Ingrown Hair on Scrotum—Causes, Treatment and How to Prevent
Got an ingrown hair on the scrotum? Ouch! Learn about the causes of ingrown hairs on the scrotum, how to treat and the best prevention methods.
Think your man parts are immune to ingrown hairs? Think again. Ingrown hairs can occur anywhere you have pores, including your scrotum.
Although ingrown hairs on the scrotum aren’t usually serious, they can be incredibly painful. In this post, we’ll explain what causes ingrown hairs on the scrotum, how to treat them and prevention methods.
Here are three things you need to know about ingrown hairs on the scrotum:
- Improper hair removal techniques and genetics are the two biggest contributors to ingrown hairs on the scrotum
- Applying a warm compress to your groin a few times a day can reduce the pain
- Prevent ingrown hairs on the scrotum by exfoliating the skin and using an electric trimmer
Want to defeat ingrown hairs down below? Read on to learn the causes, treatment and prevention methods for ingrown hairs on the scrotum.
What Causes Ingrown Hairs on the Scrotum?
Ingrown hairs develop when the hair grows back into the skin rather than straight up, resulting in a painful, red bump. You probably get ingrown hairs on your scrotum for the same reason you get ingrown hairs on your face—a combination of genetics and improper shave technique.
A lot of men secretly manscape their nether regions. According to a 2016 study published in the American Journal of Men’s Health, just over 50 percent of men report grooming their pubic hair regularly, and 66 percent of those men remove their hair specifically from the scrotum (see claim: “Of these men, 2,120 (50.5%) reported regular pubic hair grooming.”)
Shaving is harsh on the skin and can create an uneven tip on the hair. This uneven tip can then grow back into the skin, resulting in a painful, pimple-like bump on the scrotum.
Tweezing and Waxing
Although improper shaving technique is the biggest contributor to ingrown hairs, other body hair removal methods can increase your risk of these painful, red bumps as well. Waxing and tweezing the scrotum can also tug aggressively on the hair follicle, creating an uneven tip that curls back into the skin.
Genetics can also play a role in the development of ingrown hairs—yes, including downstairs. If you have a coarse or curly hair type, you may be more likely to experience ingrown hairs because the hair naturally curls inwards.
If you get razor bumps no matter what you do, you may have something known as pseudofolliculitis barbae, a condition that predominantly affects African-American men and others with curly hair. This condition is tricky to treat, which is why the first line of treatment is usually to ditch the razor altogether and use an electric trimmer to manage unwanted body hair.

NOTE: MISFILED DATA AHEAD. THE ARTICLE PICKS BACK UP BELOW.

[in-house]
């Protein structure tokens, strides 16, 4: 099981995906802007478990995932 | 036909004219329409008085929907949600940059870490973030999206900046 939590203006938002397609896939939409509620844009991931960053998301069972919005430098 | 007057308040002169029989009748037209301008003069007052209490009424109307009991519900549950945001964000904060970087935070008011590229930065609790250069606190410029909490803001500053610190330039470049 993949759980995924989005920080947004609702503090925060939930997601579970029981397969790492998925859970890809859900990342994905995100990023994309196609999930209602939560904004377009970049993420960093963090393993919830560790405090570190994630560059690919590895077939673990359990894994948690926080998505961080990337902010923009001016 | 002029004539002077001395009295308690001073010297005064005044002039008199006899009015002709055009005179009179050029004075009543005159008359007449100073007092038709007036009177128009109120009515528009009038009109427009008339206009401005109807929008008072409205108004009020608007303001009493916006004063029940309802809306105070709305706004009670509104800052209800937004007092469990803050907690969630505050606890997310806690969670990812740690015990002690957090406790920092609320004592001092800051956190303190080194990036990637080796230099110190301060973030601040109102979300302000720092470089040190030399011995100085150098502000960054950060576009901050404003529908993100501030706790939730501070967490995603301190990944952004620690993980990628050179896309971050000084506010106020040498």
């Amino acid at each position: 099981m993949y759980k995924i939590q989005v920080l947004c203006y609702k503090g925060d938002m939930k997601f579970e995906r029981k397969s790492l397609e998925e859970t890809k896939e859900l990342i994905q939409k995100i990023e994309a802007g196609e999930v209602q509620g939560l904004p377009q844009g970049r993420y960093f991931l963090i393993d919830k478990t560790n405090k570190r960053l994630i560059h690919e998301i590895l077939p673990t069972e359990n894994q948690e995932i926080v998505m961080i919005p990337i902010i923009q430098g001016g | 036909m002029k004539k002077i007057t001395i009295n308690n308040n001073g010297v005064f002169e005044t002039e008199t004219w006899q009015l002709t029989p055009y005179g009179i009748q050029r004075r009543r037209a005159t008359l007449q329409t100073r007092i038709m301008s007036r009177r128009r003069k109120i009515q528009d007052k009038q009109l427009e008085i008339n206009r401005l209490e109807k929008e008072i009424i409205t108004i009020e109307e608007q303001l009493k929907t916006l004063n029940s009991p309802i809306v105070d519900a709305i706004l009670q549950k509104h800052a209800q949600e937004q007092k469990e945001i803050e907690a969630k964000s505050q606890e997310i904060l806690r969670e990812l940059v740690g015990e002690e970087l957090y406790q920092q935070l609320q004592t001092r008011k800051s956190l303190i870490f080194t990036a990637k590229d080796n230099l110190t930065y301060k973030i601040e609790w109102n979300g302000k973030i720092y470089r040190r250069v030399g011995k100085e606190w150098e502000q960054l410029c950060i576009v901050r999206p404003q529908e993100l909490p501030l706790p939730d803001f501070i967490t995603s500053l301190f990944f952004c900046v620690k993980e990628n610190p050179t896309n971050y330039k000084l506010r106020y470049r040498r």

The good news is that ingrown hairs typically resolve on their own. However, there are several things you can do to speed up the process.
Pluck the Ingrown Hair
You can try to pluck the hair if the ingrown hair is visible. We will warn you that this method is pretty painful, and you need to be extra careful to avoid unnecessary damage to the skin.
Apply a Warm Compress
Another treatment option is to apply a warm compress to your scrotum a few times a day. A warm compress will increase blood flow to your scrotum, which will help reduce the pain—especially if you’ve recently plucked the offending hair.
Exfoliate Your Skin
If the hair is trapped beneath a layer of skin, consider using a gentle loofah or a body scrub to remove the top-most layer of the skin. This will help create a clear path for your hair to grow.
How to Prevent
Fortunately, preventing ingrown hairs on the scrotum isn’t too difficult. Here are a few things you can do to avoid these painful bumps in the future:
Ditch Your Razor
One of the easiest ways to prevent ingrown hairs on the scrotum is to stop removing the hair in that area. If you prefer to keep things neat and tidy down there, just use an electric trimmer for sensitive skin to keep pubic hair to a manageable length.
If you use a men’s face scrub as part of your regular routine, then you probably already know the vast benefits of exfoliation. Exfoliating your skin will help remove the buildup of dead skin cells and oil, which allows a better path for the hair to grow.
To prevent ingrown hairs on the scrotum, pick up a gentle body scrub and use it to exfoliate your groin a couple of times a week. You’ll likely see a significant decrease in the amount of ingrown hairs on your scrotum.
Talk to a Doctor
Retinoid and steroid creams can also potentially help reduce ingrown hairs on the scrotum. However, given the sensitive area that you’d be applying them to, these are best used under a doctor’s guidance.
Ingrown hairs on the scrotum are about as much fun as a root canal. Luckily, they’re fairly easy to treat and can mostly be avoided by adjusting your grooming routine.
If you’re still struggling with ingrown hairs down below, don’t hesitate to see your doctor. As embarrassing as the problem may be, trust us—they’ve seen a lot worse.
Prevalence and Motivation: Pubic Hair Grooming Among Men in the United States - Thomas W. Gaither, Mohannad A. Awad, E. Charles Osterberg, Tami S. Rowen, Alan W. Shindel, Benjamin N. Breyer, 2017. https://journals.sagepub.com/doi/full/10.1177/1557988316661315. Accessed 18 Nov. 2019.
Pseudofolliculitis Barbae - American Osteopathic College of Dermatology (AOCD). https://www.aocd.org/page/PseudofolliculitisB. Accessed 18 Nov. 2019.